Plants of
South Australia
Melaleuca uncinata
Broom Honey-myrtle
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Regional Species Conservation Assessments per IBRA subregion.
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Critically endangered
Data deficient
Coober Pedy
Mount Gambier
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Botanical art

Kath Alcock paintings: 3.


Melaleuca, from the Greek 'melas, meaning black and 'leucon', meaning white, alluding to the contrasting colours of the bark of the first species described, which is said to have had white branches against a black trunk. Uncinata, from the Latin 'uncinatus', meaning bearing hooks or barbed, referring to the hooked-shape of the leaf apex.

Distribution and status

Found in the southern part of South Australia from the Eyre Peninsula to the upper South-east, growing in mallee, woodland and dry sclerophyll forest, usually on sandy soils. Also found in all mainland States. Native. Common in South Australia. Rare in the Northern Territory. Common in the other States.
Herbarium regions: North Western, Lake Eyre, Nullarbor, Gairdner-Torrens, Flinders Ranges, Eyre Peninsula, Northern Lofty, Murray, Yorke Peninsula, Southern Lofty, Kangaroo Island, South Eastern
NRM regions: Adelaide and Mount Lofty Ranges, Alinytjara Wilurara, Eyre Peninsula, Kangaroo Island, Northern and Yorke, South Australian Arid Lands, South Australian Murray-Darling Basin, South East
AVH map: SA distribution map (external link)

Plant description

Broom-like shrub 3 m high; glabrous except for the hairy young shoots, leaves and young fruit. Leaves alternate; terete, to 6 cm long and 1 mm diameter, tapering at the apex to a curved point; punctate. Inflorescence in dense axillary globular or oblong heads with white or yellowish flowers. Flowers in spring. Fruits are grey-brown woody capsule to 2.5 mm diameter, compressed-hexagonal in dense clusters at the bases of woody branches. Seeds are tiny brown ovoid seed to 0.8 mm long and 0.4 mm wide. Seed embryo type is folded.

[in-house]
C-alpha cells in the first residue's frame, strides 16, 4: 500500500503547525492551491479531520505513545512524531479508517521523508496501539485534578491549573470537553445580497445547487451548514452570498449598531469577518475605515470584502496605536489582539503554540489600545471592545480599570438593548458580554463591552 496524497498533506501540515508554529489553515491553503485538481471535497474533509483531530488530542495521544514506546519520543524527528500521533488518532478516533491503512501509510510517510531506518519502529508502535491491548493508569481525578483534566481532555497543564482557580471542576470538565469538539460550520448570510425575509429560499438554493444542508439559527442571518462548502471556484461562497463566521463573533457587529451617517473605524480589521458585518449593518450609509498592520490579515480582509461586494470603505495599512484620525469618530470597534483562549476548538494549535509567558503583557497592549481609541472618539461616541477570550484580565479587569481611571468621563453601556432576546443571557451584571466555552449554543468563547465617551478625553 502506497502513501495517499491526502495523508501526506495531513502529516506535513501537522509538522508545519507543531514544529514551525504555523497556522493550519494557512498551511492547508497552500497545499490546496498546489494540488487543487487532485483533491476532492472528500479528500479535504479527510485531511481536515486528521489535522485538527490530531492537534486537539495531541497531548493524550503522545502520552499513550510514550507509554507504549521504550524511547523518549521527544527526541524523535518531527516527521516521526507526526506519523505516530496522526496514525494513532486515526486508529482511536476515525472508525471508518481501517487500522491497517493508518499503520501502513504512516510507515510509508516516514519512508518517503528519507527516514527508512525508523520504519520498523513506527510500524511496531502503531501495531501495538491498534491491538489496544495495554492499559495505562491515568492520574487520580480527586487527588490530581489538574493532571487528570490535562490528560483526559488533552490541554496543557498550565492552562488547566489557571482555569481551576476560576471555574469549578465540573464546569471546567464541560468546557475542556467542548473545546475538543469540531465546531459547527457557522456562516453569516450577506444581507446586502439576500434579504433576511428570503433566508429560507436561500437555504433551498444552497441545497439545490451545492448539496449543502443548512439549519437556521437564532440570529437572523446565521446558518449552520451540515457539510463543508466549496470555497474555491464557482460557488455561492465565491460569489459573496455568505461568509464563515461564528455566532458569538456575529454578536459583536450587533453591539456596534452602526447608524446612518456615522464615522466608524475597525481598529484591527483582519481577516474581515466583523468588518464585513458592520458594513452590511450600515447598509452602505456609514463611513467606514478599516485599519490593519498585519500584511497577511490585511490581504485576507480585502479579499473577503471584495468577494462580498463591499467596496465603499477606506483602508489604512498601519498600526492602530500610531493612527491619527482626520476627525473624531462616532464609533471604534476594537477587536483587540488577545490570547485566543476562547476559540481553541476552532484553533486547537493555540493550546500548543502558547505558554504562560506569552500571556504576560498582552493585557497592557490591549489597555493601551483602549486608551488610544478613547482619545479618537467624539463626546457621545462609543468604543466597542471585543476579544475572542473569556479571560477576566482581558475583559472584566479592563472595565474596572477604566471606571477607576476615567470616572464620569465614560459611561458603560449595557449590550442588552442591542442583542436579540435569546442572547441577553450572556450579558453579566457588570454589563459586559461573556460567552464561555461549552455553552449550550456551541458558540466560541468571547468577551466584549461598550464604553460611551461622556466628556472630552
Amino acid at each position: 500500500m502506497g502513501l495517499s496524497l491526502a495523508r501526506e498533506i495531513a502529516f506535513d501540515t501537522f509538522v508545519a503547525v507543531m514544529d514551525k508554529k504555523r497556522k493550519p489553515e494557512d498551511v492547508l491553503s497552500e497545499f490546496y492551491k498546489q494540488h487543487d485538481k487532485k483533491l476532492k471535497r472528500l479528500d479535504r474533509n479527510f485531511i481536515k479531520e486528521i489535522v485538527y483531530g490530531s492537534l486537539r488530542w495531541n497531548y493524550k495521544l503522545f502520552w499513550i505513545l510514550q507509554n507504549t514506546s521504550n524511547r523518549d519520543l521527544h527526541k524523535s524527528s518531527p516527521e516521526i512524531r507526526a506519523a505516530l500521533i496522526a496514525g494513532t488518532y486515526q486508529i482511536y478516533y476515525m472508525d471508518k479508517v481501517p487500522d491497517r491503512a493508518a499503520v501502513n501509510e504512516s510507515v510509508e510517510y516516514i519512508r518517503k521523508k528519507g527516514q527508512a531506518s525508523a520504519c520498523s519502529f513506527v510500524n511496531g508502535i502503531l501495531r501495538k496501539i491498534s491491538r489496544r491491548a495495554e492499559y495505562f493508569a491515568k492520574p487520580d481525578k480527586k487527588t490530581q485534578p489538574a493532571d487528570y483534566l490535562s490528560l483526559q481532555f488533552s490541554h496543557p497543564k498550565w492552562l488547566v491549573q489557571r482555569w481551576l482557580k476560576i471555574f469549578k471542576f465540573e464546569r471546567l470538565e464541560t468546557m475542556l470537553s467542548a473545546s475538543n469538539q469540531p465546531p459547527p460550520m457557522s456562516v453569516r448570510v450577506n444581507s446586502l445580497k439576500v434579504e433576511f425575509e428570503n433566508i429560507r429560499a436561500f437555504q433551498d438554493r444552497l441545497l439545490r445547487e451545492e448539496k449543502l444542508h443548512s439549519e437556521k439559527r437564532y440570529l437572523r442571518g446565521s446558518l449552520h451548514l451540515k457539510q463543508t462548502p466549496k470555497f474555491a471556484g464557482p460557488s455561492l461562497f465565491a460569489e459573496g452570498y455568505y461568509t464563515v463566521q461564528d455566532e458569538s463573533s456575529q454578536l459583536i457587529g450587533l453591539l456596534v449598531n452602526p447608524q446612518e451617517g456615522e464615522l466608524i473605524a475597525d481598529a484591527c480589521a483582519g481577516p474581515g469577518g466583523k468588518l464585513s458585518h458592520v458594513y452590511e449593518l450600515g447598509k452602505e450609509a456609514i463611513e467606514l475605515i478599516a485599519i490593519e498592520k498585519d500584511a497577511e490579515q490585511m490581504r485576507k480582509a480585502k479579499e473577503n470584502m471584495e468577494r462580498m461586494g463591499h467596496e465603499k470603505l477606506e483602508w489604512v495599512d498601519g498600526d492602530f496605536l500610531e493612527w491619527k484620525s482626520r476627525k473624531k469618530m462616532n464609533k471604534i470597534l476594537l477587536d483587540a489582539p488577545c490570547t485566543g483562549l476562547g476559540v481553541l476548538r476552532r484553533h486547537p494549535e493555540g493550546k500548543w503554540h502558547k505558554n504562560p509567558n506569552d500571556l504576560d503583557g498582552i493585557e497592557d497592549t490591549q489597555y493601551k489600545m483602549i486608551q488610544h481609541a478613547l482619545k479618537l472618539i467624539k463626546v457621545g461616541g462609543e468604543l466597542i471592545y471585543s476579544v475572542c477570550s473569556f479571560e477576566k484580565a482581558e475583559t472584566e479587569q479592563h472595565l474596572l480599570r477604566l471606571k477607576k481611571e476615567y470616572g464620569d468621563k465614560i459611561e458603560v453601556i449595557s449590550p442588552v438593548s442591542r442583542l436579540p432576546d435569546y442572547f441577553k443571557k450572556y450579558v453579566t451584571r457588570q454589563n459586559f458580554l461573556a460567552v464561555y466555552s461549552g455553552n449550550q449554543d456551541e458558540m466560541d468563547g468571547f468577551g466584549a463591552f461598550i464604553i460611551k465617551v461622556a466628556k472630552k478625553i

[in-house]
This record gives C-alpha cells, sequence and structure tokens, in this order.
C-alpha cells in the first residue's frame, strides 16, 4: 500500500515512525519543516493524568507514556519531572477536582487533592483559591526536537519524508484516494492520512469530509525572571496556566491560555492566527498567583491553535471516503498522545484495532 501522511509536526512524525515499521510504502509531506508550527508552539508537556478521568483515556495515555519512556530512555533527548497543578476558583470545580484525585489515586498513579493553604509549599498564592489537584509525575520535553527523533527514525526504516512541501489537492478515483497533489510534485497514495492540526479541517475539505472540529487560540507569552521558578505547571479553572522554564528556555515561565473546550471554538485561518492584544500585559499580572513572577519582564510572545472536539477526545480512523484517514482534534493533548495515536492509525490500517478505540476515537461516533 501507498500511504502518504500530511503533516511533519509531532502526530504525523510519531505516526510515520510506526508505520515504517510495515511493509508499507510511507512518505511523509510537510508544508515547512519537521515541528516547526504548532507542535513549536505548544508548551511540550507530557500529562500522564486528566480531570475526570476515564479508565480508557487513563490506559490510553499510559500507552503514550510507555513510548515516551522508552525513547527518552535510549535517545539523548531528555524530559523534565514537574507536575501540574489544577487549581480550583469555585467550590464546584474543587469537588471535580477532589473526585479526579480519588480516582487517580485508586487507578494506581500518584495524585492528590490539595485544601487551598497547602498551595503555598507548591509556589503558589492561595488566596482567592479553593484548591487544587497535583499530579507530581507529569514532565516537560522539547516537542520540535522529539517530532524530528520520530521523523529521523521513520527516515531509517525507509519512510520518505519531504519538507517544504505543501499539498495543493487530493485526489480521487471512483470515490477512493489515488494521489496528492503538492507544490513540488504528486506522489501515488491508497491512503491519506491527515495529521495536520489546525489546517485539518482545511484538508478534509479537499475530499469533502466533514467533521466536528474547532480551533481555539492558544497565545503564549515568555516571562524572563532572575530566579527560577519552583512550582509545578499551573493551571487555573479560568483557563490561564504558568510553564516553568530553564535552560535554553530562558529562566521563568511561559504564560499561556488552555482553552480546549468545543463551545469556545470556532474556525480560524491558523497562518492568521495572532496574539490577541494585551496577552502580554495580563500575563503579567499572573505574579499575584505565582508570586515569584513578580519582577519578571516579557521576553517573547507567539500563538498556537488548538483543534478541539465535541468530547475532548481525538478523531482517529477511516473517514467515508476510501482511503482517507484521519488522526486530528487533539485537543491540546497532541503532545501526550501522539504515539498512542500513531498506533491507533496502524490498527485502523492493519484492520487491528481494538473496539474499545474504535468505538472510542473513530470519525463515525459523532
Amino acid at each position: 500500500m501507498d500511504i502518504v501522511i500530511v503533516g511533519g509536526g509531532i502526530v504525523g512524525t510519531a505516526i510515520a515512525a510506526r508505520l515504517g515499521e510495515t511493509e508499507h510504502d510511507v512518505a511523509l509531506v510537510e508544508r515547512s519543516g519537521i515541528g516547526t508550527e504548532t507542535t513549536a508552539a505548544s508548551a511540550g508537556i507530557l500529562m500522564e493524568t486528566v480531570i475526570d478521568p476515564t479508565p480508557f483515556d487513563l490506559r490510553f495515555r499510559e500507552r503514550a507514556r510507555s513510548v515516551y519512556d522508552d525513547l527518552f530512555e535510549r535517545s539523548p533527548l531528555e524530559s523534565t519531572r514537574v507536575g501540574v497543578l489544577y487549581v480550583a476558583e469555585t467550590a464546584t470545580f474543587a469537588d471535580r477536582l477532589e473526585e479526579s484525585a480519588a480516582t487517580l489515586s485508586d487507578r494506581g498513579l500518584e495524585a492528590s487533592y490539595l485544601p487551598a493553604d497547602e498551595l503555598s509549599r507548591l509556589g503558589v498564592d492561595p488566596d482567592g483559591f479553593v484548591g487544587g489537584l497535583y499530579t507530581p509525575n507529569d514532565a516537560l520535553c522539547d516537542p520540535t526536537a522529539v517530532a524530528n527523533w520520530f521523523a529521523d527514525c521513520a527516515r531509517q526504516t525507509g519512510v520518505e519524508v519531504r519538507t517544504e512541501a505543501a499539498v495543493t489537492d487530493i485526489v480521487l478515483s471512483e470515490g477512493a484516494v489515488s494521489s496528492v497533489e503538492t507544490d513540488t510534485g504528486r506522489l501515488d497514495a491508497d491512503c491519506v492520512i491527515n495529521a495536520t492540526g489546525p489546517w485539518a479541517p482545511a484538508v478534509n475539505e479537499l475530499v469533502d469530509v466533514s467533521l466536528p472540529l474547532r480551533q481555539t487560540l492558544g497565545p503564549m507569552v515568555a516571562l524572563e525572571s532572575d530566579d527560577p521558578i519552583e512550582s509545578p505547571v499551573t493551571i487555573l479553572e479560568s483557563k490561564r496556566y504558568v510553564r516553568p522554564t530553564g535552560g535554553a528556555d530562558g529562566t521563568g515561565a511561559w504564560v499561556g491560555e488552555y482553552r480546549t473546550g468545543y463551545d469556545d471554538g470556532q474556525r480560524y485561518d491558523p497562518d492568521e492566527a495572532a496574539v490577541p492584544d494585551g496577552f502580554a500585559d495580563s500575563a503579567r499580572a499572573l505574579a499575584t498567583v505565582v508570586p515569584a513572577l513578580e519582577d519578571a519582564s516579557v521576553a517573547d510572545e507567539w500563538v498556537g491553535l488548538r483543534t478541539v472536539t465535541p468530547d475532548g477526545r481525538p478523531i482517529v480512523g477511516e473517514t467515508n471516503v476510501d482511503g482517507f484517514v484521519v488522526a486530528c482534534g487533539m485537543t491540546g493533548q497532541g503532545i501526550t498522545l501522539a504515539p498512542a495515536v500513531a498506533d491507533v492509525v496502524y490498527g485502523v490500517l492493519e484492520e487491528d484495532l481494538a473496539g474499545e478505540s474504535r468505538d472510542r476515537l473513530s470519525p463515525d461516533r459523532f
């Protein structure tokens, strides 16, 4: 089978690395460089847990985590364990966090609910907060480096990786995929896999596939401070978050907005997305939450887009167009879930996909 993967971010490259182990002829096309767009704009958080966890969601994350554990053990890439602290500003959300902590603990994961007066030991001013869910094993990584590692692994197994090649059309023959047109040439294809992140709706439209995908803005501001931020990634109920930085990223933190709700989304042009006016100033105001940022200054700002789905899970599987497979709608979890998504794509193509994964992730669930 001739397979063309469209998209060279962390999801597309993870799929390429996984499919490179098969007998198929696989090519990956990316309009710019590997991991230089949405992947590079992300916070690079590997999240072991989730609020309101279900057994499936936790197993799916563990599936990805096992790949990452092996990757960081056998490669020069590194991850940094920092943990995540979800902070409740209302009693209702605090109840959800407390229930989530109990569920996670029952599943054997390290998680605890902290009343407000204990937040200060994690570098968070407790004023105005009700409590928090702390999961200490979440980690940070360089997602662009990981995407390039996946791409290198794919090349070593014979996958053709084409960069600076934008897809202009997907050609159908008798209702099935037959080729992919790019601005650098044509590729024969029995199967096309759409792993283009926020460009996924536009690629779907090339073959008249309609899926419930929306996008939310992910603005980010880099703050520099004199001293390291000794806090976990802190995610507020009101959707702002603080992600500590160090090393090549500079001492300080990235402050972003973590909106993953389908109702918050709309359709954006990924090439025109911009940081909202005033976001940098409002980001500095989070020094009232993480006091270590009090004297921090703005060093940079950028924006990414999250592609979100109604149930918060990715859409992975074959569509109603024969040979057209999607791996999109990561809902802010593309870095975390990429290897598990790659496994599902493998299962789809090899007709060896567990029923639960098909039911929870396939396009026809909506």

Seed collection and propagation

Collect seeds between January and December. Collect capsules that are large and hard, with closed valves. Place the capsules in a tray and leave to dry for at least two weeks or until all the valves are open. Then place all the capsules into a bucket with a lid if possible and shake hard to dislodge the seeds from the capsules. Use a sieve to separate the seeds from the capsules. The fine material will contain the seeds and other flowering material. It is very difficult to separate the seeds from this other material as the size, shape and weight are very similar, however the seeds will be a darker brown. Store the seeds with a desiccant such as dried silica beads or dry rice, in an air tight container in a cool and dry place. From two collections, the seed viability was high, ranging from 85% to 100%. Seeds are non-dormant, viable seed should germinate readily.

Seeds stored:
LocationNo. of seeds
(weight grams)
of plants
Collection number
Collection location
% ViabilityStorage
175,000 (2.65 g)
175,000 (2.65 g)
Eyre Peninsula
1-Sep-2004100%+5°C, -18°C
BGA12,300 (1.08 g)116-Sep-2003PJA22
14-Aug-2006 -18°C
BGA21,500 (2.16 g)25-Jan-2004ERT8
Kangaroo Island
14-Aug-2006 -18°C
BGA127,000 (6.15 g)25-Jan-2004ERT10
Kangaroo Island
14-Aug-2006 -18°C
Location: BGA — the seeds are stored at the Adelaide Botanic Gardens, MSB — the seeds are stored at the Millennium Seed Bank, Kew, England.
Number of plants: This is the number of plants from which the seeds were collected.
Collection location: The Herbarium of South Australia's region name.
% Viability: Percentage of filled healthy seeds determined by a cut test or x-ray.
Germination table: